The Founding Fathers of our limited government: Thomas Jefferson and the freedom of speech

July 24, 2019 | By TIMOTHY SNOWBALL
Thomas Jefferson and freedom of speech

This is the fifth in a five-part series dedicated to exploring the lives, ideas, and contributions of the five individuals most directly responsible for the founding of the United States. Without the courageous actions of James Madison, Benjamin Franklin, John Adams, George Washington, and Thomas Jefferson, America would not be the country that it is today. In Part Five, we discuss Thomas Jefferson and the foundation he laid for our freedom of speech.


July 4, 1776. Philadelphia, Pennsylvania.

After several days of debate and revision, the Second Continental Congress voted to approve the final draft of the Declaration of Independence. Its author, Thomas Jefferson, was relieved his work passed this important test. But Jefferson almost didn’t write the words we all learned in our history classes. The five-man committee tasked with drafting the official statement breaking political ties with Great Britain had originally proposed John Adams to be its primary author.

But Adams insisted his friend, Jefferson, write the soon-to-be United States’ founding document. It was a wise choice.

The Declaration would form the basis for our American Republic and become the most eloquent and powerful statement of Enlightenment principles ever committed to parchment. Rather than simply listing their grievances, Jefferson produced a document that not only justified the new United States but also spelled out a theory of natural rights and the basis of a legitimate government.

Jefferson’s life of outspoken self-expression was nothing short of revolutionary. And Thomas Jefferson would help solidify our freedom of speech more than any other Founding Father.

Born in Shadwell, Virginia, on April 13, 1743, Jefferson’s formal education began when he was just five years old. Young Jefferson studied Latin, Greek, French, history, science, and the classics. When he was 16, he entered the College of William and Mary and studied mathematics, metaphysics, and philosophy. The acquisition of knowledge and the art of effective communication became an obsession for Jefferson.

The commitment Thomas Jefferson had to freedom of speech would carry over to his later endeavors as a public servant. He was directly responsible for our First Amendment and the freedom of speech it protects. Jefferson was out of the country serving as ambassador to France when the Bill of Rights was being debated. But Jefferson regularly corresponded with James Madison and convinced the younger statesman to fight for such protections. The Supreme Court has even traced the language of the First Amendment directly to a bill previously introduced by Jefferson in the Virginia legislature.

Jefferson was also the leader of the new Democratic–Republican Party, one of the first two political parties in America. In this role, he would lead the vocal opposition to the fiscal policies of the Washington Administration led by Alexander Hamilton and the foreign policy of the Adams Administration regarding a possible war with France. No matter the political pressure or likely consequences, Jefferson stuck to his guns and spoke his mind.

One of Jefferson’s many influences on our fledgling Republic’s dedication to freedom of speech was his opposition to President John Adams’s enactment of the so-called “Alien and Sedition Acts.” The French Revolution across the Atlantic Ocean threatened to tear the country apart, and Adams and the Federalists feared being drawn into the conflict. In addition to making it more difficult to become a citizen and allowing the president the power to detain “dangerous” foreign aliens, the legislation made it illegal to criticize the government.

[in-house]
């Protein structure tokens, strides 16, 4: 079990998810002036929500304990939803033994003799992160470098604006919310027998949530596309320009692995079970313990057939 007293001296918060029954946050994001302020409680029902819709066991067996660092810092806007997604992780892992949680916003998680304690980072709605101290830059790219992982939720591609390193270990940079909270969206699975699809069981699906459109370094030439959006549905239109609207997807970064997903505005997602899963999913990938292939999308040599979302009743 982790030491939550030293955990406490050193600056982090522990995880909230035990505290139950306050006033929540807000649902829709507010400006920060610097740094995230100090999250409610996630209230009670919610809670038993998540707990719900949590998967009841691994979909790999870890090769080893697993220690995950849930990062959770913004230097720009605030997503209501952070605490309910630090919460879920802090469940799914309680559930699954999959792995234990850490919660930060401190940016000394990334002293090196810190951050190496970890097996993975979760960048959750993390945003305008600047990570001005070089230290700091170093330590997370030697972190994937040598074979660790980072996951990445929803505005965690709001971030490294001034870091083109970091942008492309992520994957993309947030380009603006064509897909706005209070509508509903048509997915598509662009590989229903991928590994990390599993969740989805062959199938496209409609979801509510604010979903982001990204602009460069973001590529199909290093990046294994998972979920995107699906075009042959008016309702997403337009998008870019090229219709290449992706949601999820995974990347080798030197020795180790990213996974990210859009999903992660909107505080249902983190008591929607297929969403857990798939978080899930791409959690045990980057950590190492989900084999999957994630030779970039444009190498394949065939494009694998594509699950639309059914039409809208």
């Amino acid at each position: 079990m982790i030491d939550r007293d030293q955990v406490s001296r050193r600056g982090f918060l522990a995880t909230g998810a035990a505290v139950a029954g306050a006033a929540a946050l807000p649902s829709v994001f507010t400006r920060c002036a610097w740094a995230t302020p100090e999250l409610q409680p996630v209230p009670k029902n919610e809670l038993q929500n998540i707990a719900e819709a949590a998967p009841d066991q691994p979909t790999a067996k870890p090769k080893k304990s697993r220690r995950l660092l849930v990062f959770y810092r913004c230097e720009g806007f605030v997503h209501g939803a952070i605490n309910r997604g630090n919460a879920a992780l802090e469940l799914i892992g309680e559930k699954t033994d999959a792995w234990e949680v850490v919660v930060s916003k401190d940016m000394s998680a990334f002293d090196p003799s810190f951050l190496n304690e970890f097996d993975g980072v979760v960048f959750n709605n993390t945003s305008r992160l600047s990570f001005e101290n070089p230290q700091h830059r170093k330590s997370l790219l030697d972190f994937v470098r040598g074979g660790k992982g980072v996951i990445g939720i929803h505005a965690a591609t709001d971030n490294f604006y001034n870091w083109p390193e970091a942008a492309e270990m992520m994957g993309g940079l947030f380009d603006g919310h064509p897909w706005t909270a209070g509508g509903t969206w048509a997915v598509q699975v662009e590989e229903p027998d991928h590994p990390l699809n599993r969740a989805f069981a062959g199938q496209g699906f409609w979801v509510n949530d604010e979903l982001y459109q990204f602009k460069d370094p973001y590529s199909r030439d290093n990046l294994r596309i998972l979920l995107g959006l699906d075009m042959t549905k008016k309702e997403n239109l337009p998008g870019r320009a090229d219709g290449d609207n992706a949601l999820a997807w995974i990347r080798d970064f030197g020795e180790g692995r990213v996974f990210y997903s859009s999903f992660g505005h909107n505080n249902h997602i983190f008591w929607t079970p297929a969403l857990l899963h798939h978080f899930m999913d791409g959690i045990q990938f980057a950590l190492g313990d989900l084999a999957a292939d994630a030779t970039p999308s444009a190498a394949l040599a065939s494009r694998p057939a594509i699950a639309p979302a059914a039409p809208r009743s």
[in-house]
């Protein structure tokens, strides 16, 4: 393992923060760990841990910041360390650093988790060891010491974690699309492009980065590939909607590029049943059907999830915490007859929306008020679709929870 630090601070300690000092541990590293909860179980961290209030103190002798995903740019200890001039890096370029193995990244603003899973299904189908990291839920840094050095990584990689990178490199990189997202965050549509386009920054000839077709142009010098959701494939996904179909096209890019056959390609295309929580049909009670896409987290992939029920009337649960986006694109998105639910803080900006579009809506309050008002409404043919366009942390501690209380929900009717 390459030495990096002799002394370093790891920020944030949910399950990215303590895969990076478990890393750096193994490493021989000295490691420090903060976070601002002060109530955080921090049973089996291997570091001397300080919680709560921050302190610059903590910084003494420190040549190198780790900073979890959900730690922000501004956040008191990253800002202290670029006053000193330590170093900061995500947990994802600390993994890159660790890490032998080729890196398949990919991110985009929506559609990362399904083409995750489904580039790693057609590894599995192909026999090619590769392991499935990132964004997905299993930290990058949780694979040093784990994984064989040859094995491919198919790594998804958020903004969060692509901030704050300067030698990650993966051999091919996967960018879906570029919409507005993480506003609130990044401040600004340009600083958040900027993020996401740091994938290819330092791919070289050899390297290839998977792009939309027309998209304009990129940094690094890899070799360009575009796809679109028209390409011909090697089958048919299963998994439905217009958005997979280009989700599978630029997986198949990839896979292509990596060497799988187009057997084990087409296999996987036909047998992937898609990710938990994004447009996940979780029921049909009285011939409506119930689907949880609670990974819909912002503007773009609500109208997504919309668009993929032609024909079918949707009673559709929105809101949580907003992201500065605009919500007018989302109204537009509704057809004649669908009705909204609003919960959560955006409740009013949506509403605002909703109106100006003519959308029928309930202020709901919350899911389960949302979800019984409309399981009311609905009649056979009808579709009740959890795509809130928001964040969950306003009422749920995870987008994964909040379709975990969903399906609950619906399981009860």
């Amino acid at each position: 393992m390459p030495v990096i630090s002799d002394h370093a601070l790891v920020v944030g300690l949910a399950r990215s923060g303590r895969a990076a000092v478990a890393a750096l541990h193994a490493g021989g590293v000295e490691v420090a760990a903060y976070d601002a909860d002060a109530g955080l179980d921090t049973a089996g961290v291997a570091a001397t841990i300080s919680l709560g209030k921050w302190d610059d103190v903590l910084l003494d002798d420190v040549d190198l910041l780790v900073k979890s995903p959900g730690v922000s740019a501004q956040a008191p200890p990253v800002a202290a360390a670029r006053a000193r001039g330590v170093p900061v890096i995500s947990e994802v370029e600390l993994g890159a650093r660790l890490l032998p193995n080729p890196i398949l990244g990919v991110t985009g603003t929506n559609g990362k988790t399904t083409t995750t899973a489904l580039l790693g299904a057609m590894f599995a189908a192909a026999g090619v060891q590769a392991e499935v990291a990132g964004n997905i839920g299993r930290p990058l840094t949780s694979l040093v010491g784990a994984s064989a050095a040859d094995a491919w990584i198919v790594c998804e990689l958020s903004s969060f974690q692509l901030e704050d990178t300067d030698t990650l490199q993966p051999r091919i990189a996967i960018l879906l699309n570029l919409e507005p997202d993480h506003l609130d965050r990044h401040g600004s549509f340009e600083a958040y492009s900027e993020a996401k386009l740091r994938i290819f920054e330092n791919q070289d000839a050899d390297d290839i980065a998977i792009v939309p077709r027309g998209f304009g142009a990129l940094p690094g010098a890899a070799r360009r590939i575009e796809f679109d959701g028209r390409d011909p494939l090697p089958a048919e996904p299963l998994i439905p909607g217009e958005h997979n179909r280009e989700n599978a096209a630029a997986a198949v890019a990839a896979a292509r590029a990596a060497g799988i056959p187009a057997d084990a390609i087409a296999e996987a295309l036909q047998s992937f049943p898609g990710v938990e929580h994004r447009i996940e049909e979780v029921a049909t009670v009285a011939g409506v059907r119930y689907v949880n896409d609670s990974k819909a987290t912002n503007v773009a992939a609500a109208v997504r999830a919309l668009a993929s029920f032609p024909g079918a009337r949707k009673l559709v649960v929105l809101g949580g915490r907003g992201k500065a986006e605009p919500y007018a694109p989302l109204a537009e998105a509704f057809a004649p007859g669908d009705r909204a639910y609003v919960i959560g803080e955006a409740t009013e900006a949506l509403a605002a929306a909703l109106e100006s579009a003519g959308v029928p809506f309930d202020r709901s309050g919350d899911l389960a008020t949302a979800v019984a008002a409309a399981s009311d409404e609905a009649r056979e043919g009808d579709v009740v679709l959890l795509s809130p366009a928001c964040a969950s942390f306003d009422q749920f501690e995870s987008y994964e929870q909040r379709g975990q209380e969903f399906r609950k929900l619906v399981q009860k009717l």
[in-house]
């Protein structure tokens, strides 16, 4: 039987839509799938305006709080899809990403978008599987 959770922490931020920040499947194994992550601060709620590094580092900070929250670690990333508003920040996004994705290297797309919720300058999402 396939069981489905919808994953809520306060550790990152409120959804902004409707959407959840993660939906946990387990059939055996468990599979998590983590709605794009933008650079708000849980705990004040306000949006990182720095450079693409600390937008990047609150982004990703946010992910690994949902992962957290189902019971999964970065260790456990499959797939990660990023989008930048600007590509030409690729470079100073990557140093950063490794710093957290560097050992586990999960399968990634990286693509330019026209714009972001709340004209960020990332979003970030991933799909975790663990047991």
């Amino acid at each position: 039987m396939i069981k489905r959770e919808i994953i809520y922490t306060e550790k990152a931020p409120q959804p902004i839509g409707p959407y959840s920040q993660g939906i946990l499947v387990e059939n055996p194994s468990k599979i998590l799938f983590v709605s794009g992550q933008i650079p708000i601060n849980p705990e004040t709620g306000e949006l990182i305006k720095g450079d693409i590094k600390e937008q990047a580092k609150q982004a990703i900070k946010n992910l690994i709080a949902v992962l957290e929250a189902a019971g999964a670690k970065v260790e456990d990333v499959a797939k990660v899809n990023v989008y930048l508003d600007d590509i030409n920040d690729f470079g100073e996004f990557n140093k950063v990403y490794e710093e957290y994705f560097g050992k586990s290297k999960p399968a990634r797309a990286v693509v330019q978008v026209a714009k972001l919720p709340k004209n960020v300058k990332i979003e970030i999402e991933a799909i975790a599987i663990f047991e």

The Sedition Act specifically outlawed conspiracies “to oppose any measure or measures of the government” and also outlawed publishing “any false, scandalous and malicious writing against Congress or the president.” These coercive laws resulted in more than a dozen indictments of newspaper editors, publishers, and even a Democratic–Republican congressman who wrote an article criticizing President Adams. Jefferson fought fervently against these violations of freedom of speech and a free press and subsequently defeated John Adams for president.

While a lot has changed since the 18th century, free speech issues continue to be a flashpoint for controversy. Since the Founding, the Supreme Court has increasingly recognized the importance of free speech to our society, both because of its importance to democratic deliberation and individual autonomy. The government can no longer lock you up for speaking your mind, but government’s still regularly try to control your ability to freely express yourself.

Speech restrictions and censorship are widespread across the United States. Despite progress in Minnesota, Texans are banned from voting at a polling place while wearing clothing considered too “political.” California banned photographing or taking video of falconry birds. And governments across the country prevent the marketing of products based on their content or with arduous requirements attached. But the First Amendment protects our freedom of speech despite what the government deems offensive or controversial.

These affronts to free speech go against what Jefferson and other Founders believed about our freedom of speech and expression. Pacific Legal Foundation and our allies fight on behalf of Americans’ right to speak their minds and express themselves, free from the threat of government sanction.

Jefferson once wrote, “Our liberty depends on the freedom of the press, and that cannot be limited without being lost.” Jefferson understood that, when it comes to expressing ourselves, whether it be in public or as a member of the media, we each have a right to speak without the government’s permission.